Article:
Join me in prayer as we start this letter.
Lord God, you are the giver of life and light, and all that is good. We thank you for your faithfulness and love. You humbled yourself and died for us, and we thank you that in his death, we may find life. Grant us eyes to see all that we may be thankful for which surrounds us and has become mundane.
We pray for our brothers and sisters around the world who are suffering and don’t have the comforts we enjoy. Give them grace and peace and bring them help in their need.
Read and Reflect 📖
I know this letter goes out the day after the American Thanksgiving holiday, but I want to start with this reminder. The family gathering and feasting can too often turn inward, or even sour, when we don't remember the goal and purpose of feasting. Sarah Hauser helps us to reflect upon the Biblical purpose and theology of feasting, and how that should transform our gatherings.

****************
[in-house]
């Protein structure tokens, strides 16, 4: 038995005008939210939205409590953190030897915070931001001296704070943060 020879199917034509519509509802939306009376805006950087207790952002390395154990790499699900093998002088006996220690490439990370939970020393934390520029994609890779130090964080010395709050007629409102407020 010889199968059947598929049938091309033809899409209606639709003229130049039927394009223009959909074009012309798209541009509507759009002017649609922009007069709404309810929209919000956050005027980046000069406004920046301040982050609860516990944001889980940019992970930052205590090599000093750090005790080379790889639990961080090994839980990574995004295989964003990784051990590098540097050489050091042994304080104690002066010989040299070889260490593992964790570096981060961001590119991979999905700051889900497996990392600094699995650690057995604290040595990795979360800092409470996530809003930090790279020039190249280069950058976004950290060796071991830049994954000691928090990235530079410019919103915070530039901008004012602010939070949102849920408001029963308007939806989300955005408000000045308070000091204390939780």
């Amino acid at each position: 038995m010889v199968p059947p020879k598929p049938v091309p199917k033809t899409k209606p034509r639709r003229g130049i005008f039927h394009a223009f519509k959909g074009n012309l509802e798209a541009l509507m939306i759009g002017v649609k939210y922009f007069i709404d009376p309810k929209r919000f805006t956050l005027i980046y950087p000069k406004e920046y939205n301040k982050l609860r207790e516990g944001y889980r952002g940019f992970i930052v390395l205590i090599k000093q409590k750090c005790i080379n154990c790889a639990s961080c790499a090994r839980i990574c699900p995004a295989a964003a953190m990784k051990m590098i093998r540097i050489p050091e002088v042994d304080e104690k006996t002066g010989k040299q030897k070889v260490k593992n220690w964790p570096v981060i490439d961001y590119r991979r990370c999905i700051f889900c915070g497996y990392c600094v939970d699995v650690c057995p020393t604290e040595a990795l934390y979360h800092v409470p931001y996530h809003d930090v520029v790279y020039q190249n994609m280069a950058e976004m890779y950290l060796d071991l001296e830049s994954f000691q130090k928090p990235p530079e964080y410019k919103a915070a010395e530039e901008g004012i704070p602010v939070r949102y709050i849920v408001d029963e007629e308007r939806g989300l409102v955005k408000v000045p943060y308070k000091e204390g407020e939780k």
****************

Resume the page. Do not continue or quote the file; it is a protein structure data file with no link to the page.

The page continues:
At the heart of right feasting, we remember our God. Consider the feasts throughout Scripture. For example, in Exodus 12–13, God commands the Israelites to observe Passover as a way to remember what the Lord did for them in Egypt. In Esther 9, the Feast of Purim is instituted as a day to recall when sorrow turned to gladness, mourning into a holiday (Ex. 9:22).
We can do the same. Rather than entertaining as a way to perform in front of others, our meals can point to the goodness of God. We can still serve excellent food, use fancy dishes, and cultivate a place of beauty. But the posture of our hearts must not be self-exaltation. Instead, we exalt the only One who can fill our hungry souls (Ps. 107:9).